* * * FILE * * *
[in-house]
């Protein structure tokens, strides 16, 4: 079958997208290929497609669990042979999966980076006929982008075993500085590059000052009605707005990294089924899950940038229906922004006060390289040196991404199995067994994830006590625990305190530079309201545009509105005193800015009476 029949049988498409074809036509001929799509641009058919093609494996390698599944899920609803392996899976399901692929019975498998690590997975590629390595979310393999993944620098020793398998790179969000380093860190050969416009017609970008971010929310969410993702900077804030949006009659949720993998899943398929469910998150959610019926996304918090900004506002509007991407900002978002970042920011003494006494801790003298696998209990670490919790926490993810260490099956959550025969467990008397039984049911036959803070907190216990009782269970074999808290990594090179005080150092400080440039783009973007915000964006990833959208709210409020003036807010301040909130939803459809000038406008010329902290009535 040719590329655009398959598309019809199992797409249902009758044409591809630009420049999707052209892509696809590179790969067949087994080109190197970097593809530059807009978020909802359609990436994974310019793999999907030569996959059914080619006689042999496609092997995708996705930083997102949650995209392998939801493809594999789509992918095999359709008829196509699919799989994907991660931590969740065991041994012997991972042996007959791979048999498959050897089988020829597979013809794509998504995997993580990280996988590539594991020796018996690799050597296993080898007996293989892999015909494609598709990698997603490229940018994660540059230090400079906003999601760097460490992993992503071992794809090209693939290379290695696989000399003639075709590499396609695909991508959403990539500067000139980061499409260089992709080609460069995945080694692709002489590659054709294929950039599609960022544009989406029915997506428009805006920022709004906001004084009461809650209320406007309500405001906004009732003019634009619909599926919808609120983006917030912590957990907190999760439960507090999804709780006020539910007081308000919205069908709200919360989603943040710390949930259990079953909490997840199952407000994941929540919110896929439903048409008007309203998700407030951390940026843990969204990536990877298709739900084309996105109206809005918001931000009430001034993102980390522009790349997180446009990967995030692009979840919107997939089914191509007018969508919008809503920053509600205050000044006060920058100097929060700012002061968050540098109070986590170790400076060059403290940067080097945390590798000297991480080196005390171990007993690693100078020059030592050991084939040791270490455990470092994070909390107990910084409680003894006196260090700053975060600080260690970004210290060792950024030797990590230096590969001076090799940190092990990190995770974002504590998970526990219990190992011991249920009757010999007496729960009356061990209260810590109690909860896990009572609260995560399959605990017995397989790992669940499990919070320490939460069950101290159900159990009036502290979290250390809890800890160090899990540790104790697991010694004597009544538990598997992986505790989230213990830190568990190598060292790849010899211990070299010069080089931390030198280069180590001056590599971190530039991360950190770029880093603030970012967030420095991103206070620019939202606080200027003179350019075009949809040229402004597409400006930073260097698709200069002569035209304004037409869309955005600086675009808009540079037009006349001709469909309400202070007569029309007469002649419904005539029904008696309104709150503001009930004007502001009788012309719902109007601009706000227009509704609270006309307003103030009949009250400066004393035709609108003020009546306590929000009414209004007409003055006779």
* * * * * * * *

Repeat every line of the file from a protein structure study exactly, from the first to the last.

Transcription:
[in-house]
């Protein structure tokens, strides 16, 4: 079958997208290929497609669990042979999966980076006929982008075993500085590059000052009605707005990294089924899950940038229906922004006060390289040196991404199995067994994830006590625990305190530079309201545009509105005193800015009476 029949049988498409074809036509001929799509641009058919093609494996390698599944899920609803392996899976399901692929019975498998690590997975590629390595979310393999993944620098020793398998790179969000380093860190050969416009017609970008971010929310969410993702900077804030949006009659949720993998899943398929469910998150959610019926996304918090900004506002509007991407900002978002970042920011003494006494801790003298696998209990670490919790926490993810260490099956959550025969467990008397039984049911036959803070907190216990009782269970074999808290990594090179005080150092400080440039783009973007915000964006990833959208709210409020003036807010301040909130939803459809000038406008010329902290009535 040719590329655009398959598309019809199992797409249902009758044409591809630009420049999707052209892509696809590179790969067949087994080109190197970097593809530059807009978020909802359609990436994974310019793999999907030569996959059914080619006689042999496609092997995708996705930083997102949650995209392998939801493809594999789509992918095999359709008829196509699919799989994907991660931590969740065991041994012997991972042996007959791979048999498959050897089988020829597979013809794509998504995997993580990280996988590539594991020796018996690799050597296993080898007996293989892999015909494609598709990698997603490229940018994660540059230090400079906003999601760097460490992993992503071992794809090209693939290379290695696989000399003639075709590499396609695909991508959403990539500067000139980061499409260089992709080609460069995945080694692709002489590659054709294929950039599609960022544009989406029915997506428009805006920022709004906001004084009461809650209320406007309500405001906004009732003019634009619909599926919808609120983006917030912590957990907190999760439960507090999804709780006020539910007081308000919205069908709200919360989603943040710390949930259990079953909490997840199952407000994941929540919110896929439903048409008007309203998700407030951390940026843990969204990536990877298709739900084309996105109206809005918001931000009430001034993102980390522009790349997180446009990967995030692009979840919107997939089914191509007018969508919008809503920053509600205050000044006060920058100097929060700012002061968050540098109070986590170790400076060059403290940067080097945390590798000297991480080196005390171990007993690693100078020059030592050991084939040791270490455990470092994070909390107990910084409680003894006196260090700053975060600080260690970004210290060792950024030797990590230096590969001076090799940190092990990190995770974002504590998970526990219990190992011991249920009757010999007496729960009356061990209260810590109690909860896990009572609260995560399959605990017995397989790992669940499990919070320490939460069950101290159900159990009036502290979290250390809890800890160090899990540790104790697991010694004597009544538990598997992986505790989230213990830190568990190598060292790849010899211990070299010069080089931390030198280069180590001056590599971190530039991360950190770029880093603030970012967030420095991103206070620019939202606080200027003179350019075009949809040229402004597409400006930073260097698709200069002569035209304004037409869309955005600086675009808009540079037009006349001709469909309400202070007569029309007469002649419904005539029904008696309104709150503001009930004007502001009788012309719902109007601009706000227009509704609270006309307003103030009949009250400066004393035709609108003020009546306590929000009414209004007409003055006779």